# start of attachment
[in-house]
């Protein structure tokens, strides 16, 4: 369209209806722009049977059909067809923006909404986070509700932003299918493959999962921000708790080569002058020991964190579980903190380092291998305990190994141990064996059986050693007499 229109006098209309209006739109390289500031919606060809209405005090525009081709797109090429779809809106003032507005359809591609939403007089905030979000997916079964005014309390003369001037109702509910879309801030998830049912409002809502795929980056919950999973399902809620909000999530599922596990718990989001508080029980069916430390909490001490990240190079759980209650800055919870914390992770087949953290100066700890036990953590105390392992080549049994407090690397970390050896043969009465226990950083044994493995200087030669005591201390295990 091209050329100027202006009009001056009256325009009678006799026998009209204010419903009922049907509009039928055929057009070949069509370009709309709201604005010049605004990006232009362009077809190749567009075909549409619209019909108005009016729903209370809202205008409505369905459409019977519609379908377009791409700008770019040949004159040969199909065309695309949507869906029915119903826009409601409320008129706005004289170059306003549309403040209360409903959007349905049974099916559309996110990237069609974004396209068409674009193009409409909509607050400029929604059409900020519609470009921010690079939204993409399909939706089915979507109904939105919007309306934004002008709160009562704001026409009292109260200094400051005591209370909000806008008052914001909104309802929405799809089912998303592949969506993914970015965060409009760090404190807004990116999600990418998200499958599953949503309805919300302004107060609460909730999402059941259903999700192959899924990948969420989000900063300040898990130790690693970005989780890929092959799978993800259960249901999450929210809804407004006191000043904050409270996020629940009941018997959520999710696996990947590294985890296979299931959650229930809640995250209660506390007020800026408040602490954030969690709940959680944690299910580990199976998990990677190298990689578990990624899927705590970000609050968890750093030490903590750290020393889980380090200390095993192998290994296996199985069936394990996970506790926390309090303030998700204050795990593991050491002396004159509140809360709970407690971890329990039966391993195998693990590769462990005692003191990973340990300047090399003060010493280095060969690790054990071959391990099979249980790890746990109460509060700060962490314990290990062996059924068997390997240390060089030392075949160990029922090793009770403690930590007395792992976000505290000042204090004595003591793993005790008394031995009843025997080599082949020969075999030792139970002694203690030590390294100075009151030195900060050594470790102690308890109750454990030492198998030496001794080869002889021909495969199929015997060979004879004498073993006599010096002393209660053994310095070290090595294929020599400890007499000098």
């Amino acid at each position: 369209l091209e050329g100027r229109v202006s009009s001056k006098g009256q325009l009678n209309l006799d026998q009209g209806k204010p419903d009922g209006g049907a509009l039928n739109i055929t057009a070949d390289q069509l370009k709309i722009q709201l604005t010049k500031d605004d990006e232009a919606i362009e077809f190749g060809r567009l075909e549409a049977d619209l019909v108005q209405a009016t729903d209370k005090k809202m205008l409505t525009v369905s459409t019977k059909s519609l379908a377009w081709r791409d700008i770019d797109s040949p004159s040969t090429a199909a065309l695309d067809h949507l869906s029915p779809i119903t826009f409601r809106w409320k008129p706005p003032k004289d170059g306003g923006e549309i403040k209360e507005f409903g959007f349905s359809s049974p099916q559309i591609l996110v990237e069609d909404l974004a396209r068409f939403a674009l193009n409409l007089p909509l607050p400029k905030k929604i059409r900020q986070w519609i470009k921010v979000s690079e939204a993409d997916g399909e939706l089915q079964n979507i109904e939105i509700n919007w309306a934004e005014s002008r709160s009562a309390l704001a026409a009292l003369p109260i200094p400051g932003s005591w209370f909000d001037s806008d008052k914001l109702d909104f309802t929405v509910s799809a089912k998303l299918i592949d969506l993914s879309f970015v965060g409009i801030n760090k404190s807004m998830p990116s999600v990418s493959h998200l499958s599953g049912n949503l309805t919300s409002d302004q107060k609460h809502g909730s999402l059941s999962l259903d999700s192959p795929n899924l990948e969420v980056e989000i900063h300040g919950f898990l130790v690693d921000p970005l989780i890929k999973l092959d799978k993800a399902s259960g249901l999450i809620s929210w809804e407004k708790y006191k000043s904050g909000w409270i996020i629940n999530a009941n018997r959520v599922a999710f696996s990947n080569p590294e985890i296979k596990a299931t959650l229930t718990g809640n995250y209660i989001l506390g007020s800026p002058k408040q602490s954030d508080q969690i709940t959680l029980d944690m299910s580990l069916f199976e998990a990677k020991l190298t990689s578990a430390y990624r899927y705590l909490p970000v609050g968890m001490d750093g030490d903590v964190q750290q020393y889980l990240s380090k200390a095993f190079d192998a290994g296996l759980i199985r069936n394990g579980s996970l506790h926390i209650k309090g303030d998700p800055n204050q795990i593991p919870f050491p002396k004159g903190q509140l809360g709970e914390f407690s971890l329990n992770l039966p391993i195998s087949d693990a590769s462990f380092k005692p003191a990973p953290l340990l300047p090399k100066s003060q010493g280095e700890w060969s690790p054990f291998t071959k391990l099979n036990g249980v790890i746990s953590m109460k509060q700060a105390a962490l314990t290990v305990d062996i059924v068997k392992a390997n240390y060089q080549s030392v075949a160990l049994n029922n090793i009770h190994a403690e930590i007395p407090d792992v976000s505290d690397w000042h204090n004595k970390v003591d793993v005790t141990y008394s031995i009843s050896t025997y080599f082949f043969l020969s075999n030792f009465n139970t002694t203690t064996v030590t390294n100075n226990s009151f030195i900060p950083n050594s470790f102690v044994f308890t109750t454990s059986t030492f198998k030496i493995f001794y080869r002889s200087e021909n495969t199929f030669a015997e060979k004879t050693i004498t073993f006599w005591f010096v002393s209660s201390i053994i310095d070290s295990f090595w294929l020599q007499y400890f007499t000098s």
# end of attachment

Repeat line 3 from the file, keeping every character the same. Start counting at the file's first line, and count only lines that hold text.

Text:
């Amino acid at each position: 369209l091209e050329g100027r229109v202006s009009s001056k006098g009256q325009l009678n209309l006799d026998q009209g209806k204010p419903d009922g209006g049907a509009l039928n739109i055929t057009a070949d390289q069509l370009k709309i722009q709201l604005t010049k500031d605004d990006e232009a919606i362009e077809f190749g060809r567009l075909e549409a049977d619209l019909v108005q209405a009016t729903d209370k005090k809202m205008l409505t525009v369905s459409t019977k059909s519609l379908a377009w081709r791409d700008i770019d797109s040949p004159s040969t090429a199909a065309l695309d067809h949507l869906s029915p779809i119903t826009f409601r809106w409320k008129p706005p003032k004289d170059g306003g923006e549309i403040k209360e507005f409903g959007f349905s359809s049974p099916q559309i591609l996110v990237e069609d909404l974004a396209r068409f939403a674009l193009n409409l007089p909509l607050p400029k905030k929604i059409r900020q986070w519609i470009k921010v979000s690079e939204a993409d997916g399909e939706l089915q079964n979507i109904e939105i509700n919007w309306a934004e005014s002008r709160s009562a309390l704001a026409a009292l003369p109260i200094p400051g932003s005591w209370f909000d001037s806008d008052k914001l109702d909104f309802t929405v509910s799809a089912k998303l299918i592949d969506l993914s879309f970015v965060g409009i801030n760090k404190s807004m998830p990116s999600v990418s493959h998200l499958s599953g049912n949503l309805t919300s409002d302004q107060k609460h809502g909730s999402l059941s999962l259903d999700s192959p795929n899924l990948e969420v980056e989000i900063h300040g919950f898990l130790v690693d921000p970005l989780i890929k999973l092959d799978k993800a399902s259960g249901l999450i809620s929210w809804e407004k708790y006191k000043s904050g909000w409270i996020i629940n999530a009941n018997r959520v599922a999710f696996s990947n080569p590294e985890i296979k596990a299931t959650l229930t718990g809640n995250y209660i989001l506390g007020s800026p002058k408040q602490s954030d508080q969690i709940t959680l029980d944690m299910s580990l069916f199976e998990a990677k020991l190298t990689s578990a430390y990624r899927y705590l909490p970000v609050g968890m001490d750093g030490d903590v964190q750290q020393y889980l990240s380090k200390a095993f190079d192998a290994g296996l759980i199985r069936n394990g579980s996970l506790h926390i209650k309090g303030d998700p800055n204050q795990i593991p919870f050491p002396k004159g903190q509140l809360g709970e914390f407690s971890l329990n992770l039966p391993i195998s087949d693990a590769s462990f380092k005692p003191a990973p953290l340990l300047p090399k100066s003060q010493g280095e700890w060969s690790p054990f291998t071959k391990l099979n036990g249980v790890i746990s953590m109460k509060q700060a105390a962490l314990t290990v305990d062996i059924v068997k392992a390997n240390y060089q080549s030392v075949a160990l049994n029922n090793i009770h190994a403690e930590i007395p407090d792992v976000s505290d690397w000042h204090n004595k970390v003591d793993v005790t141990y008394s031995i009843s050896t025997y080599f082949f043969l020969s075999n030792f009465n139970t002694t203690t064996v030590t390294n100075n226990s009151f030195i900060p950083n050594s470790f102690v044994f308890t109750t454990s059986t030492f198998k030496i493995f001794y080869r002889s200087e021909n495969t199929f030669a015997e060979k004879t050693i004498t073993f006599w005591f010096v002393s209660s201390i053994i310095d070290s295990f090595w294929l020599q007499y400890f007499t000098s």